To reiterate, when we are outside the EU, it is probably going to remain our most important trading relationship. Therefore, it is vital that we continue to be good EU members while we are in, and that we continue to be engaged, practical and positive once we are out.
On Report of the Finance Bill last year, we included provisions to legislate by this spring or by the time that we had left the EU, whichever was legally possible and feasible. We have continued to engage with the Commission at official and ministerial level quite extensively since that debate. We are not likely to be in a position to move this spring, for the reason I spelled out in my comments, but we have given a commitment. We have the same view on this matter in all parts of the House; we want to deal with this long-standing anomaly. I am sure Members of all parties would also support the fact that we are equally committed to abiding by the rules for as long as we are in the club. We will not, and cannot, act outside the rules—that would be counterproductive to a negotiation in good faith—but we have included legislative provisions to move on this matter as soon as we are legally able. The clock is ticking on it. We are not moving towards a distant and unsighted point—we have a sense of the backstop date.
I have two questions. The Minister said a few moments ago that she looked forward to European Union alignment, after we have left, with our own VAT successor system, but that is surely the wrong way round. We will want to look at the opportunities to align our systems with a very large trading bloc sitting on our doorstep. First, to what degree does the Minister accept that the Government will wish to continue down a route of as much harmonisation as possible post-Brexit between our VAT system and whatever is developed in the European Union?
My second question is a prosaic one on behalf of my constituents who are trying to understand how their travel arrangements and holidays in the European Union might be affected after Brexit. Does the Minister envisage it will be possible to reclaim VAT paid in European Union countries as consumers leave the European Union to return from their holidays to this country?
On the first point, I did not express a specific aspiration about harmonisation. I said there was a clear national interest in continuing to engage with the EU. As I said before, the OECD and the EU are moving broadly in the same direction around VAT systems. There is therefore a wider interest in the UK’s continuing to pursue some of its key objectives around simplification and making the arrangements less burdensome, particularly for smaller businesses. The precise aspects of VAT arrangements are, as with so many things, a matter for the detailed negotiations ahead, once article 50 has been triggered.
It is reasonable to say that we would look to have arrangements in future that allow us to continue to trade easily and successfully with all our major trading partners, of which the EU will be an incredibly important one. It remains the case that it is sensible for us to stay engaged with the debate, but the detail of all of those things once we are outside the EU, including issues around things such as harmonisation, are for the negotiations. We cannot be clear yet, but I assure the Committee that the Government will seek the best deal, obviously. It is clear that, after we have left the EU, VAT will continue to be a major contributor to the Exchequer. In the UK we estimate we will raise £120 billion this year, which is important revenue for the Treasury.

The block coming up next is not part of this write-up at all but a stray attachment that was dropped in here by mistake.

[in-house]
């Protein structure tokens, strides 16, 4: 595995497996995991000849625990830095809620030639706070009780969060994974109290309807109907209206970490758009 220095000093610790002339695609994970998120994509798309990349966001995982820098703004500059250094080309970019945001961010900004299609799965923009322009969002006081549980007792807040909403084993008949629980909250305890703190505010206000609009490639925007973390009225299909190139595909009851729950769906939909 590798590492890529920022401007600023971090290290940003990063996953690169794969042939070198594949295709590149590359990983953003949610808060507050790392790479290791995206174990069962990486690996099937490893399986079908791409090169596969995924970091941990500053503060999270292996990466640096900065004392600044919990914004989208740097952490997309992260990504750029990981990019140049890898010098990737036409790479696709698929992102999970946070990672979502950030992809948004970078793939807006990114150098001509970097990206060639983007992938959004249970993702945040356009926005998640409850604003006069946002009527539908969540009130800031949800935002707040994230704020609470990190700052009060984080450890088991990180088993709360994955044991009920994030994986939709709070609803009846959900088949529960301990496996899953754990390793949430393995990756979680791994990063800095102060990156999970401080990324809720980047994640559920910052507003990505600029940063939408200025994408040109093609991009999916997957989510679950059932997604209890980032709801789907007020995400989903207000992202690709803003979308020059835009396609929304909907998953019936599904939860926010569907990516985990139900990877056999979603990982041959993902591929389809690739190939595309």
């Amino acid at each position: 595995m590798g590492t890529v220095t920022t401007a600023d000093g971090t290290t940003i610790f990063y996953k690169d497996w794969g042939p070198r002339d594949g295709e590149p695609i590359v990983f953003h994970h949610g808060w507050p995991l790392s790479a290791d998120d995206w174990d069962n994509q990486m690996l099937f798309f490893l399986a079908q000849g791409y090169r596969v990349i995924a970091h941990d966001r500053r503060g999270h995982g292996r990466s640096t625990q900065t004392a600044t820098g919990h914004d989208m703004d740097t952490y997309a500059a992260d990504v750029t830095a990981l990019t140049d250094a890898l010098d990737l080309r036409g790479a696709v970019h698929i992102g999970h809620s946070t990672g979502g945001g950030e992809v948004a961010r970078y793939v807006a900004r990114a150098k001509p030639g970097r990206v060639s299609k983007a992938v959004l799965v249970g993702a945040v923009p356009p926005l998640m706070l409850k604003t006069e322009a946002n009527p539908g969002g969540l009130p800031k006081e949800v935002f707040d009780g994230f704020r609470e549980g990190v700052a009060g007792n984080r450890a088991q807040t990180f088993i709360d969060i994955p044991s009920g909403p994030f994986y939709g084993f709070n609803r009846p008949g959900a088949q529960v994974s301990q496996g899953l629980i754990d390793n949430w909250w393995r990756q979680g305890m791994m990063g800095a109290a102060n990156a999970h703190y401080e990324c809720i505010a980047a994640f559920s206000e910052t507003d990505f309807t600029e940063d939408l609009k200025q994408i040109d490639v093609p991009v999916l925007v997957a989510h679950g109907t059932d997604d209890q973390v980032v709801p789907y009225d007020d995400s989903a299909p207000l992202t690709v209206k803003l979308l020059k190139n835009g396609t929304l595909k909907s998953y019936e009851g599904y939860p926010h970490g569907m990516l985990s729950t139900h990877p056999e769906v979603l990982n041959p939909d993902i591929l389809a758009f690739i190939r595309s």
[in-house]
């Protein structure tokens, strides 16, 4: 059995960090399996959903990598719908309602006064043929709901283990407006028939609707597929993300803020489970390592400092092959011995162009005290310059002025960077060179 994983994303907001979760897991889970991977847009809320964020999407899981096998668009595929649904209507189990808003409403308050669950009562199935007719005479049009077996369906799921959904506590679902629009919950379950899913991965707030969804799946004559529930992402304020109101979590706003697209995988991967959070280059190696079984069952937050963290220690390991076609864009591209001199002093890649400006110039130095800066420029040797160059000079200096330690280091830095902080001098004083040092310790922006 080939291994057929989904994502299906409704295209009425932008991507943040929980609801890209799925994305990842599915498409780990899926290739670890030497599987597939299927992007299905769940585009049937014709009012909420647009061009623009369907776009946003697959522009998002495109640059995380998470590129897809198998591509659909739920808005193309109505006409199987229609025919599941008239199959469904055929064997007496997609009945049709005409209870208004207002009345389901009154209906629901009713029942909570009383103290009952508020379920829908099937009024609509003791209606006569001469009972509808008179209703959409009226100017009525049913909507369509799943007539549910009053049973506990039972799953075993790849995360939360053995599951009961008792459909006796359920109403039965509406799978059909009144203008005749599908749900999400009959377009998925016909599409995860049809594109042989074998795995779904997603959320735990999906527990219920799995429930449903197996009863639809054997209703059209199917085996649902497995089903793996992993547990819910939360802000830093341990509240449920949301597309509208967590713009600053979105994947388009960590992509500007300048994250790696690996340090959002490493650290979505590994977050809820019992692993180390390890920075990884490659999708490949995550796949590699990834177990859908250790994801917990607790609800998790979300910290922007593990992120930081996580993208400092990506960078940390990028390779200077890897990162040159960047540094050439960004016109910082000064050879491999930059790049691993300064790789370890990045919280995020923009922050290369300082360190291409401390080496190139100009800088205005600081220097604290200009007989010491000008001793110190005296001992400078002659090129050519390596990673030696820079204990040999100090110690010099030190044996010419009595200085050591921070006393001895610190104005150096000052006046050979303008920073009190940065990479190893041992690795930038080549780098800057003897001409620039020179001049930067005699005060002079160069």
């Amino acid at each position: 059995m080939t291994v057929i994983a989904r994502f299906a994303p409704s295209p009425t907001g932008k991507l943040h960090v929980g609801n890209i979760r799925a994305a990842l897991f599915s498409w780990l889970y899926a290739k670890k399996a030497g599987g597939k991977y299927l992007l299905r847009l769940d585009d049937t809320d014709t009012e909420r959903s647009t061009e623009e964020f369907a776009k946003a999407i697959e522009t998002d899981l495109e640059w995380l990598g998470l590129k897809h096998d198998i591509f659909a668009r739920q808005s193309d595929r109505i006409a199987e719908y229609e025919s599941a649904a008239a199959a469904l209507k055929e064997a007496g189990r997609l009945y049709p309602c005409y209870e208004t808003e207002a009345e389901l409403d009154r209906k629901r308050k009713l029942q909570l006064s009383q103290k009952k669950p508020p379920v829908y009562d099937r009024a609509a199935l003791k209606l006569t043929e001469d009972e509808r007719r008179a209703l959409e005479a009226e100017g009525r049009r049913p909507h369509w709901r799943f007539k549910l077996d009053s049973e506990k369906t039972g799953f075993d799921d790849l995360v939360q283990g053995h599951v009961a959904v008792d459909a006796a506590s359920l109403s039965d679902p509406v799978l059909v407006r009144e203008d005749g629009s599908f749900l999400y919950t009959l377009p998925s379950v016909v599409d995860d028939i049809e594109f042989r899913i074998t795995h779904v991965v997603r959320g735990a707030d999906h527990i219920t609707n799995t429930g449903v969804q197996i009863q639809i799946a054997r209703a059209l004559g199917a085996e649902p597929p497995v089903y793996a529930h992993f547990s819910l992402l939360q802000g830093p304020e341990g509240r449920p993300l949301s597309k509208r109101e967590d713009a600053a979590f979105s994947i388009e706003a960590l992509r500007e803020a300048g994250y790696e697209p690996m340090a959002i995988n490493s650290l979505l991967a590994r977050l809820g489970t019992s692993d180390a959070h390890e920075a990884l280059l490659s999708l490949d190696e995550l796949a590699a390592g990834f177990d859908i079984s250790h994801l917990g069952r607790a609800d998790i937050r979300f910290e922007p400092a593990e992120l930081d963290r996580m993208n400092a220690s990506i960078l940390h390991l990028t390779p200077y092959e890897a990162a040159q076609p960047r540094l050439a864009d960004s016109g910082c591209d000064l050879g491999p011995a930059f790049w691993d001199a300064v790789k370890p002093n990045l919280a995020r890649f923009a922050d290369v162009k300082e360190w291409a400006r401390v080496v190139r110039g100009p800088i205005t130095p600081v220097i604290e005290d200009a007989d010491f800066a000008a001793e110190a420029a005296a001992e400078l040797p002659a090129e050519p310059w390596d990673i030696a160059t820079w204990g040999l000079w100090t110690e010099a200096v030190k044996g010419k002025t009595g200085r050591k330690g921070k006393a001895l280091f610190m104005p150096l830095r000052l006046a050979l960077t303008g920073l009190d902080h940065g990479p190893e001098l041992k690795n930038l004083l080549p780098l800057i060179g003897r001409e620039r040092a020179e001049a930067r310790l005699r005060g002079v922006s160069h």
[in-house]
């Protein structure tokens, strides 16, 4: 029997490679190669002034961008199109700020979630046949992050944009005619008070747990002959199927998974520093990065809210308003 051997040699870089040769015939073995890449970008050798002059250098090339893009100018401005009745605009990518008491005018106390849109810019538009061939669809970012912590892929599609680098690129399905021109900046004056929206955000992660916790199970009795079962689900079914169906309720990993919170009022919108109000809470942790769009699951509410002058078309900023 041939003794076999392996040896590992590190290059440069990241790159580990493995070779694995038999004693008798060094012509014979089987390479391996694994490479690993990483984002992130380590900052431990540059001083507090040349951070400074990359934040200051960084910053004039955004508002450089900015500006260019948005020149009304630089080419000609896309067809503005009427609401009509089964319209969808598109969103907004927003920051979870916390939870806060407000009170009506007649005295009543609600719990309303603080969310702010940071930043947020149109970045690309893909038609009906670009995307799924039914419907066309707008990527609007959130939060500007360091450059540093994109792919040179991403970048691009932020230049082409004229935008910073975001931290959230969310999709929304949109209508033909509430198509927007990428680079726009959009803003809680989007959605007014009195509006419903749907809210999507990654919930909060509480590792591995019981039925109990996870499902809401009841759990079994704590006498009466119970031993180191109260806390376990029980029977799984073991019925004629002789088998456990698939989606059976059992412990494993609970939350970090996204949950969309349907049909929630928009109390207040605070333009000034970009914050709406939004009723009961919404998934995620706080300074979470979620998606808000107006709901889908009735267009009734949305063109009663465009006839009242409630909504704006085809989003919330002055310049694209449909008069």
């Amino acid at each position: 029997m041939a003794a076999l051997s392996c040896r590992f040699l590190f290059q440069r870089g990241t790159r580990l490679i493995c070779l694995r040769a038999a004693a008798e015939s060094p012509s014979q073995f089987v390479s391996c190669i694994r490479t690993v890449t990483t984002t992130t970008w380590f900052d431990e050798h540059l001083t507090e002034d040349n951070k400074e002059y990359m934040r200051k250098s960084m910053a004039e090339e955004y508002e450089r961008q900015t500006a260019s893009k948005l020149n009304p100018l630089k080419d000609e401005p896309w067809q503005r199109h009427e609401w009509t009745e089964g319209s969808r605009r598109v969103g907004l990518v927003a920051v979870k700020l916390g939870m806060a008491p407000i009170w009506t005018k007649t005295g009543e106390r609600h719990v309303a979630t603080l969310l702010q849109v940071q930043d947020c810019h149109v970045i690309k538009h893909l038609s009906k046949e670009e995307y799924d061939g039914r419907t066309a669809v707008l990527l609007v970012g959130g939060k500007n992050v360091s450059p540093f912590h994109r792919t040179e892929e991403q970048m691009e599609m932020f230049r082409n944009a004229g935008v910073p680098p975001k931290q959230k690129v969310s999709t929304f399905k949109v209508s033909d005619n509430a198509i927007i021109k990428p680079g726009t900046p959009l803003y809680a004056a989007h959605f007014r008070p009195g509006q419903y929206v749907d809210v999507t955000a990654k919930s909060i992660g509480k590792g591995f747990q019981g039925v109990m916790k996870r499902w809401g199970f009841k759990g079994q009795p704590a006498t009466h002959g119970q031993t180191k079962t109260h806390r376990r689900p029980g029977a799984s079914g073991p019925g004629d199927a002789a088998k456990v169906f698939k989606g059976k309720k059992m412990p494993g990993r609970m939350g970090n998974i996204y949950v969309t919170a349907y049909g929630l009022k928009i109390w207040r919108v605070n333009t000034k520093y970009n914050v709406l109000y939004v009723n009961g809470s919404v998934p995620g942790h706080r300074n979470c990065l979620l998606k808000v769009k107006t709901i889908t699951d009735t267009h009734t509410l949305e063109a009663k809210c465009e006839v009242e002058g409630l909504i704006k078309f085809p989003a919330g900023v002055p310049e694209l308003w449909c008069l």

Although the exit from the EU will offer the UK greater flexibility, it is important to manage expectations just a little. Colleagues might be interested to learn that requests for reliefs have already been flooding into the Treasury in anticipation of our leaving the EU—to date, a total of more than £30 billion—so the ready reckoner is already ticking over. Colleagues will have done their mental arithmetic and realised that £30 billion is rather a large proportion of the estimated £120 billion that we hope to raise this year. That is on top of the range of zero and reduced rates that have already been applied, estimated to be slightly less than £45 billion in 2016-17.
The issues around future rates for us outside the EU and all other issues have to be carefully considered, not only in terms of our trading relationship with the EU, but in terms of our domestic policy and economic and budgetary constraints. As with all such things, it is a complicated picture, but we will continue to engage with the debate. It is worth putting on the record that UK officials are not only engaged but making an extremely positive contribution to the wider debates on the technical policy-making areas, and we will continue to do that to good effect.
May I take it from the answer given to the hon. Member for Stretford and Urmston that there is at least the possibility that we will get back duty free when we have left the European Union? It would be a wonderful gift to the British people and would increase their joy when they travel.